Price gains in a CoStar index that tracks large, high-quality properties have moderated in recent months as increases in another index that is dominated by smaller transactions has accelerated. That’s an indication “investors’ risk tolerance is growing,” CoStar said in a report. The study was based on data for commercial-property sales through July.
A Green Street gauge of U.S. properties was unchanged in October as higher interest rates “put the brakes on what had been a long-running recovery in property values,” according to a report this week. The firm’s index is based on its estimate of the value of portfolios owned by real estate investment trusts, which tend to have high-quality properties.
Green Street’s midtown Manhattan office price index was unchanged in October and is 10 percent to 15 percent below its 2007 peak, according to the report.
Not all real estate investors are looking beyond major cities. Since the financial crisis and ensuing recession, many REITs have been selling properties in smaller markets and focusing on the best-quality buildings in the most-desirable U.S. markets.
“The public REITs are not going to be buying in the tertiary markets,” said Rich Moore, an analyst at RBC Capital Markets in Solon, Ohio. “Investors don’t want them in it.”
Large institutional investors such as private-equity funds also don’t tend to have a lot of money invested in tertiary markets. In smaller areas, buyers are generally local or regional groups and closely held investors, said Bob Bach, director of research at commercial real estate brokerage Newmark Grubb Knight Frank in Chicago.
“Everybody’s searching for yield,” he said. “By and large, it’s a different investor profile that is attracted to tertiary markets.”
CommonWealth REIT, whose biggest shareholder is seeking to oust the board, has been selling suburban properties and buying in downtown markets. CommonWealth plans to seek buyers for 110 buildings in addition to 94 it has sold or has agreements to sell, the company said last month.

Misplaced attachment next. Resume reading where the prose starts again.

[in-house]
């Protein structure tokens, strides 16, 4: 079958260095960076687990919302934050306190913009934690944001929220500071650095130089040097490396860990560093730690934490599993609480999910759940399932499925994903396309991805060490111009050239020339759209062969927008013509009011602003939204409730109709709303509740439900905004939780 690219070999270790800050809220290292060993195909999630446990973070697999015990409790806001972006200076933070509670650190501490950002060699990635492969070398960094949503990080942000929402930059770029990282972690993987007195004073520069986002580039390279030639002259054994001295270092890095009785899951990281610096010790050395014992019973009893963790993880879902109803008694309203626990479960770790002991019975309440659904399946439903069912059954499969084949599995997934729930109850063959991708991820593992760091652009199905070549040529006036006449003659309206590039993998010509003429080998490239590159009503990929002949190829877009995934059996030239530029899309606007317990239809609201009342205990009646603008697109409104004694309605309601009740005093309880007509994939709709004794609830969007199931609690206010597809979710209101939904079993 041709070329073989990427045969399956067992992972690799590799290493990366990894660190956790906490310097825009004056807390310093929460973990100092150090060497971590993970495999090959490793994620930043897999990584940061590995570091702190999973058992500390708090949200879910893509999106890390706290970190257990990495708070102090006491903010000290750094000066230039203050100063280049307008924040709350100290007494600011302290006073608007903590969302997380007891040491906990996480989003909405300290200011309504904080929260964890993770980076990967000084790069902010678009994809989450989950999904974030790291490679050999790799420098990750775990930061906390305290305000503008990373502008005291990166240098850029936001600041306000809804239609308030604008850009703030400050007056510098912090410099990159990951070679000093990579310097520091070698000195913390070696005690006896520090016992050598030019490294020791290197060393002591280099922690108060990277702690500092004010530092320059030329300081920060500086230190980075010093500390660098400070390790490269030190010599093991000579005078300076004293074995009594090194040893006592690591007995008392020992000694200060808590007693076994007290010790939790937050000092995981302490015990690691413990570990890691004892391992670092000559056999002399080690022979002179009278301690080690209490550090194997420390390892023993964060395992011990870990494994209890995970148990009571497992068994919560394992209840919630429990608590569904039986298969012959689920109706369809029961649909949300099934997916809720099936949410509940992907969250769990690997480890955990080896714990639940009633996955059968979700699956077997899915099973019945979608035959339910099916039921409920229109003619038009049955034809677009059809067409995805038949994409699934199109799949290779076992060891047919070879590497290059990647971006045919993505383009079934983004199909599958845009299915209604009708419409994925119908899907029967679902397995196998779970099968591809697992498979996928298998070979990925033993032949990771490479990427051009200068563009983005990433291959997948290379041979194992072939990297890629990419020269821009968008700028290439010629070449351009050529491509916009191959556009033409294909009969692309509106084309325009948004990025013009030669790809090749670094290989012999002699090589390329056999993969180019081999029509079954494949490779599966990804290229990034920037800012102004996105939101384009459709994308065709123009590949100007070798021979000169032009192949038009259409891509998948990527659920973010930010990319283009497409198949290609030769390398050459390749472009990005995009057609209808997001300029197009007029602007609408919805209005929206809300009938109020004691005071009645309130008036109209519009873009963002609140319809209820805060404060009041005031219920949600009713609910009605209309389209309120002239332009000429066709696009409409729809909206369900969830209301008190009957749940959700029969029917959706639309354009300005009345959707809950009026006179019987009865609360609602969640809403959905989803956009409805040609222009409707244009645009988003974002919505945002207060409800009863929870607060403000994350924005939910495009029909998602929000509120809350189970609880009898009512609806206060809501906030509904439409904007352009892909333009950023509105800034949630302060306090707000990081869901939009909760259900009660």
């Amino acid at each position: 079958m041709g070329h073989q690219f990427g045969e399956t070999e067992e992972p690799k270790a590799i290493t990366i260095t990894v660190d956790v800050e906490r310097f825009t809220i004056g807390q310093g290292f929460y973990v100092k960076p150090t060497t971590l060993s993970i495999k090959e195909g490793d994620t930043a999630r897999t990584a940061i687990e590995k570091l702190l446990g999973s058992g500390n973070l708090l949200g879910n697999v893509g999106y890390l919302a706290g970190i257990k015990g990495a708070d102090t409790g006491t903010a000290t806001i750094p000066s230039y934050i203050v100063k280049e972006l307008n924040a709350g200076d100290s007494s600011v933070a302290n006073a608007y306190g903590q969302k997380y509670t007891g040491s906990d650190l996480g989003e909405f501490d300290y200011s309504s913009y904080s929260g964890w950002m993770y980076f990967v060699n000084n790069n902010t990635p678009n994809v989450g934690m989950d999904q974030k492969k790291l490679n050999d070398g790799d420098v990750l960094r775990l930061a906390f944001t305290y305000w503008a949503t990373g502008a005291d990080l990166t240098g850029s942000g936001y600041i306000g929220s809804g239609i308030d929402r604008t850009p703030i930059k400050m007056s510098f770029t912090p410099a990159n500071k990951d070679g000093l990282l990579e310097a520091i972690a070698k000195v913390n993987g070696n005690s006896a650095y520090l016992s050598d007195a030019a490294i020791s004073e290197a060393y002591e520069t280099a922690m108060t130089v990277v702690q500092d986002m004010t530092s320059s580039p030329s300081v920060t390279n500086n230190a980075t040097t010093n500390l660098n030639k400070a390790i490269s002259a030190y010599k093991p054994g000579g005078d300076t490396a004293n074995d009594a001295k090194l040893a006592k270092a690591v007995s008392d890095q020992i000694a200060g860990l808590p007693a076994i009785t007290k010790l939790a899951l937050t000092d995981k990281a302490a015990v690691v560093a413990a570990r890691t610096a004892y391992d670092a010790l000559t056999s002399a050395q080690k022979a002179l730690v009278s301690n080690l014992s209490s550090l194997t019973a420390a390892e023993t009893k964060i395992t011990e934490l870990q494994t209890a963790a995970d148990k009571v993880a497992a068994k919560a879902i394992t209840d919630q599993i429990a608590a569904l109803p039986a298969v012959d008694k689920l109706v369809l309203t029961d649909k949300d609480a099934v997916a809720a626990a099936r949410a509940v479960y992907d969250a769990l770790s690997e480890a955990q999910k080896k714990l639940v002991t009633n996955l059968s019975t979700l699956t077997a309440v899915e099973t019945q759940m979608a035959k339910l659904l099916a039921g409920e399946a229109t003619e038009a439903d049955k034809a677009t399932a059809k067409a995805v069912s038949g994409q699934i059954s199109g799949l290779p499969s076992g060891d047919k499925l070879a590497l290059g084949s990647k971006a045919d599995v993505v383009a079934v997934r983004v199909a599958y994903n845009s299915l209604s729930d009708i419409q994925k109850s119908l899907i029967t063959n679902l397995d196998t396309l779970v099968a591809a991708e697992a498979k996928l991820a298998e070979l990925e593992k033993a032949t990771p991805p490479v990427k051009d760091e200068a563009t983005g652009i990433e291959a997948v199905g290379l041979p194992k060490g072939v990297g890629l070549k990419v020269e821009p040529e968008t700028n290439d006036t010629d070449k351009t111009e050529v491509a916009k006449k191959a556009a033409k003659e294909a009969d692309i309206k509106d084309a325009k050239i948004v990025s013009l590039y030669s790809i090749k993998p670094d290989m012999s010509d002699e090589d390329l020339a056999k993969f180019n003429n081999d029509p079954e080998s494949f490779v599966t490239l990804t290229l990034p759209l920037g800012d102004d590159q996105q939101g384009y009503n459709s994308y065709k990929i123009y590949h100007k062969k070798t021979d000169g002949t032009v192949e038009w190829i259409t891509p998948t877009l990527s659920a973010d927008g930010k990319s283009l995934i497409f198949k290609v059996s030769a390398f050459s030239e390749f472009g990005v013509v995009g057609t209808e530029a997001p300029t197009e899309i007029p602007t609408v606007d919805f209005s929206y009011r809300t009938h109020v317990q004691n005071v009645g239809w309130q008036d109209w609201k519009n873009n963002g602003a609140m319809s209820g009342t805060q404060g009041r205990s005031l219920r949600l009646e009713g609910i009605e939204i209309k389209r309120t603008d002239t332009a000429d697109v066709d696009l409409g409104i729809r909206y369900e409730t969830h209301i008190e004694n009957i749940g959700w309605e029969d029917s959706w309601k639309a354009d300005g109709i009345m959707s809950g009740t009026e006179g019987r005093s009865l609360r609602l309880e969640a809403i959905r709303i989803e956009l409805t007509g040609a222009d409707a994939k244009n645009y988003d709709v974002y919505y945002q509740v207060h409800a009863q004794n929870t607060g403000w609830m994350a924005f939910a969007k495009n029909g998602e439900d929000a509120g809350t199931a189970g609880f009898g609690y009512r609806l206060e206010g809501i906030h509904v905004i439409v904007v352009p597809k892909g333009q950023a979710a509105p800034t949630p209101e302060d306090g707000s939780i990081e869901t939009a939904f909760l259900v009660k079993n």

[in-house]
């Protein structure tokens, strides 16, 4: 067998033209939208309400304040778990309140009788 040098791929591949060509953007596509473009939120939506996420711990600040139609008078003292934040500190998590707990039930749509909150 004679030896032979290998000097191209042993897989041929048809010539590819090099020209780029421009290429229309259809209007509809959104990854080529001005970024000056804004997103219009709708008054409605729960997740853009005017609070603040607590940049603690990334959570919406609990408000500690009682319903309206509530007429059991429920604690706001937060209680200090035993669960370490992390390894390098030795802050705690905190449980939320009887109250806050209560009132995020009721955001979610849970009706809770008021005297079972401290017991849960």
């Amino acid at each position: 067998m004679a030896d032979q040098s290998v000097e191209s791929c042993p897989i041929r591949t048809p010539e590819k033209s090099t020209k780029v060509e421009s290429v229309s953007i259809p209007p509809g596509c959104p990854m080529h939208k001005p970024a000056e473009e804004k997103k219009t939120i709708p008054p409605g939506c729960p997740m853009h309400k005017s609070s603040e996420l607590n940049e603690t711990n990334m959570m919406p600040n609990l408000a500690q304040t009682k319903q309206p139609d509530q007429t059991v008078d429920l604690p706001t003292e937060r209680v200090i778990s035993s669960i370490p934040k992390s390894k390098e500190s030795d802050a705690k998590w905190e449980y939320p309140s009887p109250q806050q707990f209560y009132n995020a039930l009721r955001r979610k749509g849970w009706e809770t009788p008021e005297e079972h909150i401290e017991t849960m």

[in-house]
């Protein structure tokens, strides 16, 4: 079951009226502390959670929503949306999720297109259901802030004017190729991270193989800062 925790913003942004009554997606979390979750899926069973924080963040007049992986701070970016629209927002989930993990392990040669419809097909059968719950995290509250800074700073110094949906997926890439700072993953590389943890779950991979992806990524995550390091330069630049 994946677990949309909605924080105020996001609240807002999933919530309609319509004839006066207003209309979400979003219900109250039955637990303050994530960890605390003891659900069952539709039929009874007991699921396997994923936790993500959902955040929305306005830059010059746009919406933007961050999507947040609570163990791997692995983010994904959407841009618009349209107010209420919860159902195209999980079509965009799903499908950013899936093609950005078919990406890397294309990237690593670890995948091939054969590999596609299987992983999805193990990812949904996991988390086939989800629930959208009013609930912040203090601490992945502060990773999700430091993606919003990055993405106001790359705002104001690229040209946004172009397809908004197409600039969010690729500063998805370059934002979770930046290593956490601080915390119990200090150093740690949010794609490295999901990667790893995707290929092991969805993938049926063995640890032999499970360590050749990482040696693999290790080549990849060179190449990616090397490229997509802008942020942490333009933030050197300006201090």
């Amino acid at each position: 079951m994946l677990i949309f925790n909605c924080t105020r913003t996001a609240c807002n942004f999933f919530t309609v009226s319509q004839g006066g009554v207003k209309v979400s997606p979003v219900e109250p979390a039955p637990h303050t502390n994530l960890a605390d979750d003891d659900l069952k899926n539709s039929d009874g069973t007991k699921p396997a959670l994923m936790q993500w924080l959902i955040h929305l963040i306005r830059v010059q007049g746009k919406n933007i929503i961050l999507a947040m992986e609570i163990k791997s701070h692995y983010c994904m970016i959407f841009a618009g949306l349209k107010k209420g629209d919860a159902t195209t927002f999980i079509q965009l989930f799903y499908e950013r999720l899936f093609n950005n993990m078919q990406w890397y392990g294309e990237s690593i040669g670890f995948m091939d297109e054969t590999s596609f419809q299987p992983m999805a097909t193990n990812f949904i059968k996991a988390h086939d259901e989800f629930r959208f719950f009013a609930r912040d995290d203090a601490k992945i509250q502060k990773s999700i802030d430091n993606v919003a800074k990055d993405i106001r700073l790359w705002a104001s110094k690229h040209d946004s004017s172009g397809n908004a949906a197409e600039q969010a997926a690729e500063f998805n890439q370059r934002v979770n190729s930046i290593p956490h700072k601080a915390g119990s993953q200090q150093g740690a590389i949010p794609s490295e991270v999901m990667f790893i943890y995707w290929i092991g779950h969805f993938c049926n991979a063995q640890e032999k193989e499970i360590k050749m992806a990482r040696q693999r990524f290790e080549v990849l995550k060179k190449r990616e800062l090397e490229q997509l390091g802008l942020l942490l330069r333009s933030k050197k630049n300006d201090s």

CommonWealth’s “success in reaching agreements to sell the 94 non-core properties listed for sale earlier this year, together with the substantially improved market to sell suburban and industrial properties, has encouraged our board to accelerate the sale of the remainder of CWH’s non-core properties,” Adam Portnoy, the Newton, Massachusetts-based company’s president, said in the Oct. 1 statement.
Hines Global REIT Inc., a nontraded REIT sponsored by international investment company Hines, this year bought a retail center in Jacksonville, Florida, for $135 million, and one in Murfreesboro, Tennessee, for $163 million, according to a regulatory filing. The 317,415-square-foot Markets at Town Center in Jacksonville is 93 percent leased, and the 747,497-square-foot Avenue Murfreesboro is 89 percent leased.
While Hines focuses on larger U.S. metropolitan areas, the company decided that the Jacksonville and Murfreesboro properties dominate their markets “and would command much higher pricing in larger markets based on the productivity of the retailers and the market share of the assets,” Kenton McKeehan, a Hines managing director, said in an e-mail.
Acquiring property in smaller markets has its perils. If the owner wants to sell in the future, the pool of prospective buyers may be more limited than in major markets, said Ryan Severino, a senior economist at real estate data provider Reis Inc. in New York.
“There’s definitely a liquidity risk there,” he said.
Rising interest rates may scuttle some planned property sales because of the additional borrowing costs. While rising rates are a risk for all real estate buyers, those shopping in small markets are likely to face fewer investors pursuing the same buildings, unlike in major markets such as New York and San Francisco.
“There isn’t as much competition,” Severino said. “Pricing is probably more reasonable in those markets.”
To contact the reporter on this story: Brian Louis in Chicago at email@example.com